Jessica Bellamy is one of my favourite playwrights.

As a person she is fabulously floppy haired and hilarious, articulate and joyful.

As a playwright she is eloquent, creative, sassy (I think she’d like the fact I’d use that word to describe her work), poetic and incredibly hard working. She had two good years with Brand Spanking New (“Living Breathing Loving” and “King of the Mountain”, before heading to NIDA to flourish under Jane Bodie’s incisive eye – and despite having jaunts of work produced at ATYP, Sprout is her first substantial post-NIDA offering, independently produced at The Old Fitzroy Hotel.

There’s a rustic feel to the world of Bellamy’s play – wooden beams in state of being built – or perhaps in a state of collapse hard to tell – but there is one thing for certain – this is a world which is dry and desperate. Erosion is everywhere and in everything – there are dust showers that choke and smudge, plants are rarities due to the sun’s blast – and people live mainly at night due to the harshness of the environment. Despite all this, somethings still grow – love, resentment, fear, hope – human things still grow, develop and die.

In this world, language is truncated and words crisply crack and stab – with the exception of the dulcet tones of a warm languid voice of a weatherman on the radio. A woman ( Ashley Ricardo) is pregnant – and holds with in her the too much adored child of her husband (Fayssal Bazzi), who fails to see her as anything more than the carrying case of their child. Meanwhile her sister (Matilda Ridgeway), girlishly barren, co-parents a toad with a stranger, Tom (Sam O’Sullivan).

It’s a bleak and harsh world, where the importance of words is vital in the holding onto memory. Memory of sounds or birds and things long extinct – natural things, nature. And the play reflects a genuine concern for the environment, and serves not only as a cautionary tale about the erosion of soil highlighting the importance of conservation, but as a cautionary tale about the breakdown of language (and communication) as the cause of disconnected relationship.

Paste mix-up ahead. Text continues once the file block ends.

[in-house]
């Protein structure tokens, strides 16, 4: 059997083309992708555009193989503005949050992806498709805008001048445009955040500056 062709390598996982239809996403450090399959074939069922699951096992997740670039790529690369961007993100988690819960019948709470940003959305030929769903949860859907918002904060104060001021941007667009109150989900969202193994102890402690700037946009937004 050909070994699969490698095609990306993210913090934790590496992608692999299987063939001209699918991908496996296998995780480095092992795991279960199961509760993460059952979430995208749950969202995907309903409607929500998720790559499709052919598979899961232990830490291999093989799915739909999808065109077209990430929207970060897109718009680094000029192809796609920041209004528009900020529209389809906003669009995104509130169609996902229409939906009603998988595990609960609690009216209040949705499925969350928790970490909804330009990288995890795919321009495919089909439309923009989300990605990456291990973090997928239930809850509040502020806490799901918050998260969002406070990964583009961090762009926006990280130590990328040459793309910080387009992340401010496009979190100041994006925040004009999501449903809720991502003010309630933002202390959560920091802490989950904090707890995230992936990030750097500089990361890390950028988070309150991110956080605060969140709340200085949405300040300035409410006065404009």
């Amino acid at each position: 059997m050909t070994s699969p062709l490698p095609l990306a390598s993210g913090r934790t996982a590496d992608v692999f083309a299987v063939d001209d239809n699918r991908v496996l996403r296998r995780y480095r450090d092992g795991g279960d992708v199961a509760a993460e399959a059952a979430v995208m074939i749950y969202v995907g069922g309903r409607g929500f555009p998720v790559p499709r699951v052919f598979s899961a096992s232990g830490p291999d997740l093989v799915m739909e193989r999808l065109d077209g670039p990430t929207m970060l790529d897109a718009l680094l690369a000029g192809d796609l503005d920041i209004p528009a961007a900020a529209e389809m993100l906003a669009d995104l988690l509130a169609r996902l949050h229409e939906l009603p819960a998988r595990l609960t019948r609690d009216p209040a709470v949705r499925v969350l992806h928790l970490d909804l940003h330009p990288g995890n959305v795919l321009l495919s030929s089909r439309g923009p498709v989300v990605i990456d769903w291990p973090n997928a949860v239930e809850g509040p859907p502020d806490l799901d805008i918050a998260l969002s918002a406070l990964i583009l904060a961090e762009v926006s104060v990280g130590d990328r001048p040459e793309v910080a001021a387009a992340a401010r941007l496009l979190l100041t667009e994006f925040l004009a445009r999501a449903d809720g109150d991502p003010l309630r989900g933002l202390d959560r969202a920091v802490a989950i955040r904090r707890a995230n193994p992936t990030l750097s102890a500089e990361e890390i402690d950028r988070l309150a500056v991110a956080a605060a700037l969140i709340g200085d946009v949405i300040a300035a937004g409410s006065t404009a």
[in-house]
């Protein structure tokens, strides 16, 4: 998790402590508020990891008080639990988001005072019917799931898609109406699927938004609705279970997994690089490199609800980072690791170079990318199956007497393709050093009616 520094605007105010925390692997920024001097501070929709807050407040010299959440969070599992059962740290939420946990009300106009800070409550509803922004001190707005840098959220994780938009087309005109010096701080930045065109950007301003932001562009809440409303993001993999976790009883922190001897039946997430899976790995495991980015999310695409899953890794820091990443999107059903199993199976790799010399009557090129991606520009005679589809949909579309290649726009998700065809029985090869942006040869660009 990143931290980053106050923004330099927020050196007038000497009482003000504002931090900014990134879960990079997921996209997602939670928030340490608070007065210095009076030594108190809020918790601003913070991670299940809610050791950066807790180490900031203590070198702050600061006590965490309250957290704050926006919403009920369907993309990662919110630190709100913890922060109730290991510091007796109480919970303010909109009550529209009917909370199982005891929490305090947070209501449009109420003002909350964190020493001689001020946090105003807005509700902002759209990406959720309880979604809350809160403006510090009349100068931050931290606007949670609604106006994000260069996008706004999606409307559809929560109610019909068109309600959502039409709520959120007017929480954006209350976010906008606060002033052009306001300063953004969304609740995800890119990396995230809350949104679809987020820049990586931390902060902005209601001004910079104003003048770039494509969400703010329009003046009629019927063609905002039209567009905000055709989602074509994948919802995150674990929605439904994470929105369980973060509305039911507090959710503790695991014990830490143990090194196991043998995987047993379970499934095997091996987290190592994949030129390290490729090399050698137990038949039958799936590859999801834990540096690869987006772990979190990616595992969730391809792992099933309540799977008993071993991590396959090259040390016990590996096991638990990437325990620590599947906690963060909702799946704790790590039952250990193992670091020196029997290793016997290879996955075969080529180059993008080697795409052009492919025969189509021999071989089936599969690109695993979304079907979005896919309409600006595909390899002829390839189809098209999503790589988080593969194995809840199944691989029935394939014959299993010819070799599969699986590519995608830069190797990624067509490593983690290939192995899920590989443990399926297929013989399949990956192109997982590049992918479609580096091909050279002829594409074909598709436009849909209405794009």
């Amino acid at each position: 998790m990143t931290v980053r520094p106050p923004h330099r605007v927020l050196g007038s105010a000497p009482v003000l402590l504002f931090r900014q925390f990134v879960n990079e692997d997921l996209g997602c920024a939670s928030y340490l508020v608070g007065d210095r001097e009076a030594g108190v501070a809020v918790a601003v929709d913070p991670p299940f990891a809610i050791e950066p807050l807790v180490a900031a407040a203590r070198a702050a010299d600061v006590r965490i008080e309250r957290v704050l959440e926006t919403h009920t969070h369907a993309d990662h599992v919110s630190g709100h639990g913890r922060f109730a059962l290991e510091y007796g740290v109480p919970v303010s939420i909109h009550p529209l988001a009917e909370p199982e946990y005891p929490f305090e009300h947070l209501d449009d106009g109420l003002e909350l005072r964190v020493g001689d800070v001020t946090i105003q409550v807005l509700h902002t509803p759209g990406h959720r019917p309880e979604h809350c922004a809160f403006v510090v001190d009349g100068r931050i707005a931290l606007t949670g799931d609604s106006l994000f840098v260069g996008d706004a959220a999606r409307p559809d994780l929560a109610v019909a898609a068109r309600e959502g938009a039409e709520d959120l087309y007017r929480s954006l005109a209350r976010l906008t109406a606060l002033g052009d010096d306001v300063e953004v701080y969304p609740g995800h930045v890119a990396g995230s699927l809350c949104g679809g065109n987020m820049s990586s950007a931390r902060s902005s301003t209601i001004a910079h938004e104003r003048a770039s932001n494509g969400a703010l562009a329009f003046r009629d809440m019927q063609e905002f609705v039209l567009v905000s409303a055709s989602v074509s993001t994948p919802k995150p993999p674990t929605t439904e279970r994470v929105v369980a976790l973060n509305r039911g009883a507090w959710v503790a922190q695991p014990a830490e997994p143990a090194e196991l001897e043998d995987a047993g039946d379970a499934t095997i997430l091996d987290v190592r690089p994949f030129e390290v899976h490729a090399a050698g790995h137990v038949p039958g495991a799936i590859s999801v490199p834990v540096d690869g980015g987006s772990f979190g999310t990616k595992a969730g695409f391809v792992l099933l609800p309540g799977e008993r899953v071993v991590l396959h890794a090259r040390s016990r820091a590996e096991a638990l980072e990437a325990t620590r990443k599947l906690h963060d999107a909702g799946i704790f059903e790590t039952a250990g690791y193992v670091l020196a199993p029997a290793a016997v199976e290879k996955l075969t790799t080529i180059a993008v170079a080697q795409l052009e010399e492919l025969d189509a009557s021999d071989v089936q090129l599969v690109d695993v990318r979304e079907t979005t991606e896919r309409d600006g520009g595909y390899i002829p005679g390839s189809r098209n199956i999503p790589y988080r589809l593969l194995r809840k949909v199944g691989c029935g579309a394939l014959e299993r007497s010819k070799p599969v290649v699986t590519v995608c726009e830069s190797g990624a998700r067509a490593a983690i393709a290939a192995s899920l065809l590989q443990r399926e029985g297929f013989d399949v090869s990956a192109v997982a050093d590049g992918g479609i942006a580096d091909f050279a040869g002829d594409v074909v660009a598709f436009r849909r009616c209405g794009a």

Gin Savage’s production allows Bellamy’s words the freedom to have their own identity and it is simply supported by the design work of Owen Phillips, Sara Swerzsky and Tom Hogan.

At times the text is very dense, fortunately the actors keep a good handle on the emotional world of the play, and we are happy to travel along with it.

There is something not quite resolved in the story itself, and I’m not sure what the future holds for any of the characters – I’m not sure if they are satisfied or if they have achieved what they want or need. I’m not sure much is resolved beyond a stunning portrait of a place and a circumstance, but it by no means diminishes the ideas of the play. But then again, I’m not sure that the audience being satisfied is really an aim of this play… perhaps there are just questions raised.

But I do have a feeling there is more to come – from Sprout, from the Pedro Collective and from Jessica Bellamy – and I’ll be ready to continue to watch this play and these artists grow.